Final Thoughts

8th July 2020

Local Colour blog post 14 by Claire Wellesley-Smith


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The Local Colour residency based at Elmfield Hall, Gatty Park Accrington has recently come to an end, the final three months of sessions moving online due to the Covid-19 crisis. The research and development for the project began in June 2016 when I visited Community Solutions North West, a social enterprise that specialises in community engagement and support for socially isolated adults and finding out more about the heritage of their site. Elmfield Hall, now the base of Community Solutions, was built in 1853 as a family home for textile industrialist, Frederick Albert Gatty (1819 – 1888). Gatty specialised in Turkey red calico printing and dyeing techniques and later invented a mineral khaki dye for use in the production of fabric for army uniforms. His personal dye house is still on site where it is believed he conducted his dyeing and printing research.

Frederick Albert Gatty’s personal dye house, inspiration for the residency

An artist residency that lasts for four years is a rare thing. This extended time has allowed the project to grow slowly, discovering and researching using the local textile heritage but also developing the story of the Local Colour group that has met at Elmfield Hall many times over the residency. Since the start around forty people have engaged directly with the project, and of those, ten have attended for at least one year, some for the duration. Emma Shercliff writes that ‘Site-specific, collectively made textiles are particularly effective producers of histories that entwine place and people.’[i] We have seen our project grow alongside a small textile garden where, starting with a handful of seeds, we grew colours connected to the textile dyeing and printing heritage of the area, particularly madder, source of ‘Gatty red’. We have used these dyes in printing processes on local cotton, most recently with a printing press converted from a mangle manufactured locally at the Ewbank factory a century ago. Our sessions included an element of making: from dyes and inks, to cyanotype and collograph, block and eco-printing. Alongside these local sessions we have made links with the wider community, in Accrington and further afield. We have developed work that tells a story of innovation in this small part of East Lancashire and shared it with many others as part of the British Textile Biennial and at other events.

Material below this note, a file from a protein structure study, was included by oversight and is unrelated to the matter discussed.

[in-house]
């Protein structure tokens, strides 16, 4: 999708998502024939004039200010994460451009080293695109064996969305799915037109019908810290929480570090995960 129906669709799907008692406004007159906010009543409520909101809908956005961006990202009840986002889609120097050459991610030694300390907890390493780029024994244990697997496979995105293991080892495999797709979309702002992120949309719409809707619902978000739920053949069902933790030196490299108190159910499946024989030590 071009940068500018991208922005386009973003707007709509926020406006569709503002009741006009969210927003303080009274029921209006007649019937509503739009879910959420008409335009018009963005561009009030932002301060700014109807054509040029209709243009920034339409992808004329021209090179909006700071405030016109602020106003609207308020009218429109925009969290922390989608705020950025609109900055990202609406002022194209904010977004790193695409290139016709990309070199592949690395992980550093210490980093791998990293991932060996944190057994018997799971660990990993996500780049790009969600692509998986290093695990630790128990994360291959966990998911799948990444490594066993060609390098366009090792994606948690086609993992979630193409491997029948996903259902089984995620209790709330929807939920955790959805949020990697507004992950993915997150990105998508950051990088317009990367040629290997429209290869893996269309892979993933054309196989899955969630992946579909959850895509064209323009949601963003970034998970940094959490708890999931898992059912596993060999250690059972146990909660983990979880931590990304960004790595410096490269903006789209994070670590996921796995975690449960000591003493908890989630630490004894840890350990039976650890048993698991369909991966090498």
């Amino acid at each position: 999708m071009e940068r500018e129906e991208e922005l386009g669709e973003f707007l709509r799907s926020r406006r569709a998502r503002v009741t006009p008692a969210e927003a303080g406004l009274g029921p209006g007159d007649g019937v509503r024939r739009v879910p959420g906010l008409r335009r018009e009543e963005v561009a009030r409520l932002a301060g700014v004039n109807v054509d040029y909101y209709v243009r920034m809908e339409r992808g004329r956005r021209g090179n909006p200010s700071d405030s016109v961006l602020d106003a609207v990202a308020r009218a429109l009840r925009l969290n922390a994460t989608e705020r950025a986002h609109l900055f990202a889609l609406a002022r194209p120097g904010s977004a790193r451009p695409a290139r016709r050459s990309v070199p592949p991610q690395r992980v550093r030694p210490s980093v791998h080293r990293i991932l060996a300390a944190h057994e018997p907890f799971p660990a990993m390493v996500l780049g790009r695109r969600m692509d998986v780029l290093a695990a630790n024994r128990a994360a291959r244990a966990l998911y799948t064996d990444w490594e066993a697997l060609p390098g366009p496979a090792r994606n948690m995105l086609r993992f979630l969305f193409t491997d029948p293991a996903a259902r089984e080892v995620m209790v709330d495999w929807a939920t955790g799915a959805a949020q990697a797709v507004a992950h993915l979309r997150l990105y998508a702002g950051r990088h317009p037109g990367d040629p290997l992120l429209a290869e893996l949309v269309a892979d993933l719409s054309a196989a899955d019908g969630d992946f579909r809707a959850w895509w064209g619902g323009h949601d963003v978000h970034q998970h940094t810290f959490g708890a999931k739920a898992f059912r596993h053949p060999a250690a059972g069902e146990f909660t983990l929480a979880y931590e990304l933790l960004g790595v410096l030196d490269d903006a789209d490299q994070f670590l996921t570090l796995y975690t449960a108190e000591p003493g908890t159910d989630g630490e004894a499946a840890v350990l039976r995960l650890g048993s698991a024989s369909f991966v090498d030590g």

Colour samples created by participants

I have written before about the roots of the madder plant, slow growing, tangled, embedded in the place. This project as well as allowing the fully seasonal process of creating colour from seed to fabric has allowed me as an artist the space for thoughtful experimental work in dialogue with a community, something that has produced a rich story, offered participants an opportunity to tell their own and share their voice, ‘We’ve talked about family heritage and voices from the past… when you’ve grown up around Gatty Park it’s been great seeing all these people come to events and say ‘I used to play here’. In the final few sessions, unable to work on creative activities together due to Covid-19, we continued to meet online. This offered an opportunity to share experiences of lockdown and develop our storytelling skills. A participant created a reflection on lockdown using his stamp collection.  A number of object handling sessions explored the idea of a ‘Museum of our Homes’. The obsolete – fundraising books of pins, cigarette cards with household hints (how to protect pipes, whitewash a ceiling). Mystery objects – needle punch machine or rug tufting needle? Pit tokens, a photograph a Roman Catholic procession through Accrington in the 1950s. Objects from childhood, working life and local stories were used to construct new ways of looking whilst, as academic Rose Sinclair describes, ’Not being in the spaces we’re normally in.’ an opportunity to re-look at objects, ‘… not just as objects, but how does this become a different kind of archive, of space, of time, of people. Because these are not just objects, they are things that make us think of how people fit together.’[i] 

Reflections on lockdown through a stamp collection

The stories connected to Gatty Park and Elmfield Hall are about to continue at Community Solutions in the form a new project, funded by the National Lottery Heritage Fund through the support of National Lottery players. Gatty’s Gift: A Centenary of Community and Colour will look at the heritage in the 100th anniversary of the park and building being given to the local community in June 1920 and will culminate in an exhibition at the Haworth Art Gallery in 2021. Additional support from the Cotton Industry War Memorial Trust will also continue to support the work towards the eventual creation of a community museum at Elmfield Hall. For information about how to get involved in this new project, which will offer research skills training, oral history recording skills and the opportunity to be involved in the creative work towards the exhibition please contact info@csnw.co.uk.

I would like to say a huge thank you to everyone at Super Slow Way for allowing this project the space and time it needed to develop, to Community Solutions for hosting and supporting the residency and especially to all those who participated. The success of the project is theirs.

 

[1] Emma Shercliff (2019) Material Memories in Storage: The Aftermath of Site-Specific, Collectively Made Textiles, TEXTILE, 17:4, 347-356

[1] Twitter: https://twitter.com/GoldsmithsUoL/status/1253315183339950080